On the stand, Lopiano was far from naive. After beginning with the disclaimer that her views were her own, she attacked the bill’s under-lying assumption that an athletic department could not offer women a fair chance without cannibalizing the men’s programs. “Besides taking issue with the insinuation of my lack of administrative ingenuity,” she said, “I question whether this assumption is valid even under the most obviously discriminatory, unequal programs. For example, my situation at the University of Texas.”

The bill died in committee, but the NCAA filed multiple lawsuits in the three years before schools were required to be in compliance with Title IX. The last one was dismissed in 1978, at which point NCAA leaders realized they were going to have play ball with women’s sports. Also factoring into the NCAA’s thinking was the fact that the AIAW was proving that women’s sports were a viable TV commodity. (The ’80 women’s basketball title game would get better ratings than that year’s NBA playoff action.)

And so the NCAA began talk of staging its own women’s tournaments. Lopiano and the AIAW loyalists were steadfastly against the idea on the grounds that women’s athletics would be largely run by men for whom women’s athletics were not a priority.

There was, however, a faction of women’s administrators who wanted to join forces with the NCAA, citing its deeper pockets, better television connections and established infrastructure. “Eventually we’re going to have to get together,” Nora Lynn Finch, the women’s AD at NC State, said before the vote. “There are differences in rules now. The AIAW discriminates against women athletes because the NCAA allows men more in recruiting and scholarships.”

The ultimate showdown came in January 1981, at the NCAA convention at the Fountainbleu Hotel in Miami. The debate on whether the NCAA should hold championships for women was intense. Arkansas athletic director and football coach Frank Broyles spoke vehemently against the idea, calling the NCAA’s attempt to take over women’s sports a “blitzkrieg.” He likely just feared women’s expenditures would cut into his budget, but that didn’t matter to the AIAW crowd. “He wasn’t doing it for the right reasons, but that was all right,” Iowa director of women’s athletics Catherine Grant said years later. “We adopted him at that convention.”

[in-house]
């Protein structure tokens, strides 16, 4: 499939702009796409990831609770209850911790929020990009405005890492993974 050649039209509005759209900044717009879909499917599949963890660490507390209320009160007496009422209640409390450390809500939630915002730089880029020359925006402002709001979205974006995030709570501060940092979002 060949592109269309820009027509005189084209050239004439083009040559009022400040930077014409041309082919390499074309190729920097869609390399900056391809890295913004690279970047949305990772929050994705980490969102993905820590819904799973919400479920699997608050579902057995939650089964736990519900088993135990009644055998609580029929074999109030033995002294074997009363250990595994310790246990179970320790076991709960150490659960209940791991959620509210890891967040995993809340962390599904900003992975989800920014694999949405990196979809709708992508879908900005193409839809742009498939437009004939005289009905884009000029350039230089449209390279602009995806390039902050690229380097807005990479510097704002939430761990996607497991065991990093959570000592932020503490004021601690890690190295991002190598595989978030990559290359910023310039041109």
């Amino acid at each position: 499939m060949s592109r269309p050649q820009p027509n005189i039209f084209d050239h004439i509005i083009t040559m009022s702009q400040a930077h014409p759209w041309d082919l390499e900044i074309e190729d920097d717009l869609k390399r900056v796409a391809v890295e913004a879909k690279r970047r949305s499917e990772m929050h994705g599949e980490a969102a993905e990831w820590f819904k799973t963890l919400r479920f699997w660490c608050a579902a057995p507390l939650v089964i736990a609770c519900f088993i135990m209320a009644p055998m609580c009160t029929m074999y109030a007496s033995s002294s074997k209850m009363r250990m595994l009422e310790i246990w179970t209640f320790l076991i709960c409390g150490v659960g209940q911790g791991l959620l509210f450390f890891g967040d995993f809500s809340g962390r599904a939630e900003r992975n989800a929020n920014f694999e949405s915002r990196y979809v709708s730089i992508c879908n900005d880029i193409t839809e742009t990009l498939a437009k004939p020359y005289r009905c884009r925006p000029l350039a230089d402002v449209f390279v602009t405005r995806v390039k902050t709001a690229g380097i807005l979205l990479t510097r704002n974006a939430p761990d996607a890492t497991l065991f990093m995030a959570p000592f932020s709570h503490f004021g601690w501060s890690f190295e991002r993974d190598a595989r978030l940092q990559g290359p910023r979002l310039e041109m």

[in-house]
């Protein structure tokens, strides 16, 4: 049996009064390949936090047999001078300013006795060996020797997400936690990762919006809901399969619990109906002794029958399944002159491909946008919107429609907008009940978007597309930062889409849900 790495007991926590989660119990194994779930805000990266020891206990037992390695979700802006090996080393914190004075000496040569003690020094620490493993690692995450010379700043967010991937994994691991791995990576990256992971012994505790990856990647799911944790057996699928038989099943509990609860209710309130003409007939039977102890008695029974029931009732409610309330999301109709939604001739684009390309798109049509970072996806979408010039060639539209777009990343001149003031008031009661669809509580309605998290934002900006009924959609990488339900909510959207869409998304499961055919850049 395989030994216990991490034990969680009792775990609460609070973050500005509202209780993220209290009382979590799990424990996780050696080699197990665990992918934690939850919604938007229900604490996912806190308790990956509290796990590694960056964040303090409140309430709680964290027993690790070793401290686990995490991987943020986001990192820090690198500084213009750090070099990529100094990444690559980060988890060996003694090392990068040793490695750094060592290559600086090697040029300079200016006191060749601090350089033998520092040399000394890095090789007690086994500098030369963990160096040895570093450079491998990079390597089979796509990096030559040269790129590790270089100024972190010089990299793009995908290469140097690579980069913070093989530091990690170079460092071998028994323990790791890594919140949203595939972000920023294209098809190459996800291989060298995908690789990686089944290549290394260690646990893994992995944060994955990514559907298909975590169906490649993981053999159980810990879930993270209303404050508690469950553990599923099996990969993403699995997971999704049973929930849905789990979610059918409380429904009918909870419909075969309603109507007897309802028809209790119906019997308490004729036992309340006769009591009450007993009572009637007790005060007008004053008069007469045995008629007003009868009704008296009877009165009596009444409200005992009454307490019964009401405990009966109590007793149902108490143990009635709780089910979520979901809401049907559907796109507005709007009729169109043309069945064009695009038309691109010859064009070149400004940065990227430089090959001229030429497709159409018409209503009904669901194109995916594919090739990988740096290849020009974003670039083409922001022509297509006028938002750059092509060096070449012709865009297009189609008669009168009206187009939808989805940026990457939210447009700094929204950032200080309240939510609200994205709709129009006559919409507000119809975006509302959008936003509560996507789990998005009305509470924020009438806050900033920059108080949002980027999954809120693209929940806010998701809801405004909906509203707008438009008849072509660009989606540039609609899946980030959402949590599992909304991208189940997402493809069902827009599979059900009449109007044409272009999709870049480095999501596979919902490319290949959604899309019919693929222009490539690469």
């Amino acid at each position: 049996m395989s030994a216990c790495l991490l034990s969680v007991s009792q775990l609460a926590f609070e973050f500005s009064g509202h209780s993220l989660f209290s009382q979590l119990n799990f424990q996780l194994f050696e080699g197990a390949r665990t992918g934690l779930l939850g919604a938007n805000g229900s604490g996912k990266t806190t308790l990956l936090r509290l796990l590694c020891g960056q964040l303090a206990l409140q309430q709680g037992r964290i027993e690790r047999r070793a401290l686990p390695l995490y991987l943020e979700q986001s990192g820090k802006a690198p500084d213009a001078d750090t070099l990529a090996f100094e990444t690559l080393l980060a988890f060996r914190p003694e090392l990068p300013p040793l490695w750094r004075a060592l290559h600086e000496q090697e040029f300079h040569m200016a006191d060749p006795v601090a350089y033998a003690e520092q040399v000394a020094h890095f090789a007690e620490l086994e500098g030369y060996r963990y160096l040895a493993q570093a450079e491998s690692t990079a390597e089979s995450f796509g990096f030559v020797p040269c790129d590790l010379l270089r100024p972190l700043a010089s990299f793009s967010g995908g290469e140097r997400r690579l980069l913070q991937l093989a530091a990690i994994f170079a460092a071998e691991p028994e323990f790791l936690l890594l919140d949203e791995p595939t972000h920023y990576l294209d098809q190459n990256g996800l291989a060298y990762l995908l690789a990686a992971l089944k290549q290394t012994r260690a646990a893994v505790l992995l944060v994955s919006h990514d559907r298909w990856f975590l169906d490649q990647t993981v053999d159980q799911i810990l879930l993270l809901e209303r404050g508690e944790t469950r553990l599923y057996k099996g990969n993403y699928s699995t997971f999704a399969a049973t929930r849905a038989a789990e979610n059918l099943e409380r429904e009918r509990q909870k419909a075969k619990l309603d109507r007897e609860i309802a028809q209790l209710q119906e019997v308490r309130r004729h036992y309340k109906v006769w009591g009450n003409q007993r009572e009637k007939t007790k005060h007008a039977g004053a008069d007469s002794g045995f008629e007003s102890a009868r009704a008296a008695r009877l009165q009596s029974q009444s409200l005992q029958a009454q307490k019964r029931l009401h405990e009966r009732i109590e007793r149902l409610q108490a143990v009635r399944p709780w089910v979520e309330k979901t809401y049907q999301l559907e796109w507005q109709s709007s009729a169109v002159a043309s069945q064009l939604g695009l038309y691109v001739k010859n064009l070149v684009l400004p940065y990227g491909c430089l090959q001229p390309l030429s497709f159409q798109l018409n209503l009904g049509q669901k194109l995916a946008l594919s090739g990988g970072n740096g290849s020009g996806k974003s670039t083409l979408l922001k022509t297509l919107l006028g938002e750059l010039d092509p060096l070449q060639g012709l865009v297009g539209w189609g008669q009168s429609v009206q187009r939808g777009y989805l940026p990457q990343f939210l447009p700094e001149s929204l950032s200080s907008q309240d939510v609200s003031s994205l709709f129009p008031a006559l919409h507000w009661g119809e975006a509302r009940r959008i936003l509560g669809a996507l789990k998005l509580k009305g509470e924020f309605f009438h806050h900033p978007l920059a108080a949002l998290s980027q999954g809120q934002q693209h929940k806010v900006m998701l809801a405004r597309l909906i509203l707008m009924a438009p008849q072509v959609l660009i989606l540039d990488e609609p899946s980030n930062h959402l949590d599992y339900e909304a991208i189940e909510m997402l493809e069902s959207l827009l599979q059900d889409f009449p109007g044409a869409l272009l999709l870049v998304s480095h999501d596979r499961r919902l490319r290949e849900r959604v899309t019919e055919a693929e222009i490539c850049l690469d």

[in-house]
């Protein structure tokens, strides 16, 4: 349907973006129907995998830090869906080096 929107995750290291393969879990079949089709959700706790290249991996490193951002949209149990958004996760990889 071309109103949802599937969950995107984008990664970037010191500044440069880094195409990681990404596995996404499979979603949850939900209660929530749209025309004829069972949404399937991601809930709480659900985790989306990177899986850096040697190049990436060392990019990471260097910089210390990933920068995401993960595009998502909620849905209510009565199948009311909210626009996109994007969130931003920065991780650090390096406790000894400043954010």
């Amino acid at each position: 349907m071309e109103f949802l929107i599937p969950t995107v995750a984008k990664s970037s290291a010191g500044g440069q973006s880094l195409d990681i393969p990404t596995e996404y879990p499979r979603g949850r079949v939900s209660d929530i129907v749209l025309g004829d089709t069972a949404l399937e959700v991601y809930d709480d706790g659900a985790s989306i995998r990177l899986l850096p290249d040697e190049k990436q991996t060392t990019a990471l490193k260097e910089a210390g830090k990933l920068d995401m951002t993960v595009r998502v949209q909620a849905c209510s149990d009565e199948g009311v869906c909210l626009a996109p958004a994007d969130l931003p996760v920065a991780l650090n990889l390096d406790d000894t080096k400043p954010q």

The vote was a 124–124 tie. The recount showed that the nays had won 128–127. As Lopiano and her victorious allies met with writers, the pro-NCAA side came up with a plan. They realized that Cal had voted no at the urging of its women’s athletic director. When she left the room, the NCAA backers approached the Bears’ faculty athletics representative and convinced him to introduce a motion to reconsider.

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The motion passed, and a new vote was called. Sensing the shifting winds, the delegates approved the measure by a count of 137–117. And that brought about one of the great ironies of Title IX: It indirectly led to women losing the authority to govern their own athletics.

Lopiano turned her attention to reforming the NCAA from within. “Athletes don’t take their ball and go home,” she says. (She stayed at Texas until 1992, leaving to head the Women’s Sports Foundation.) But the AIAW had no choice but to go into what Lopiano calls “lawsuit mode,” filing a futile antitrust suit against the NCAA as it planned what turned out to be the last basketball tournament it would stage.

The 1982 AIAW final four featured a pair of regional rivalries. Grentz’s Philly-heavy Lady Knights took on Villanova in the semis, while the Longhorns played Wayland Baptist, a small school in the Texas panhandle that was the most storied program in the sport’s history.

In the 1950s, a local businessman named Claude Hutcherson who owned an airplane company adopted the team, flying them all over to play. The rest of the teams at Wayland were known as the Pioneers; the women’s basketball team was called the Hutcherson Flying Queens. Recruits, often from rural outposts where commercial flights were rare, were dazzled by flights to visit the school. The Queens won 131 straight games from 1953 to ’58 and were still a force in the ’80s.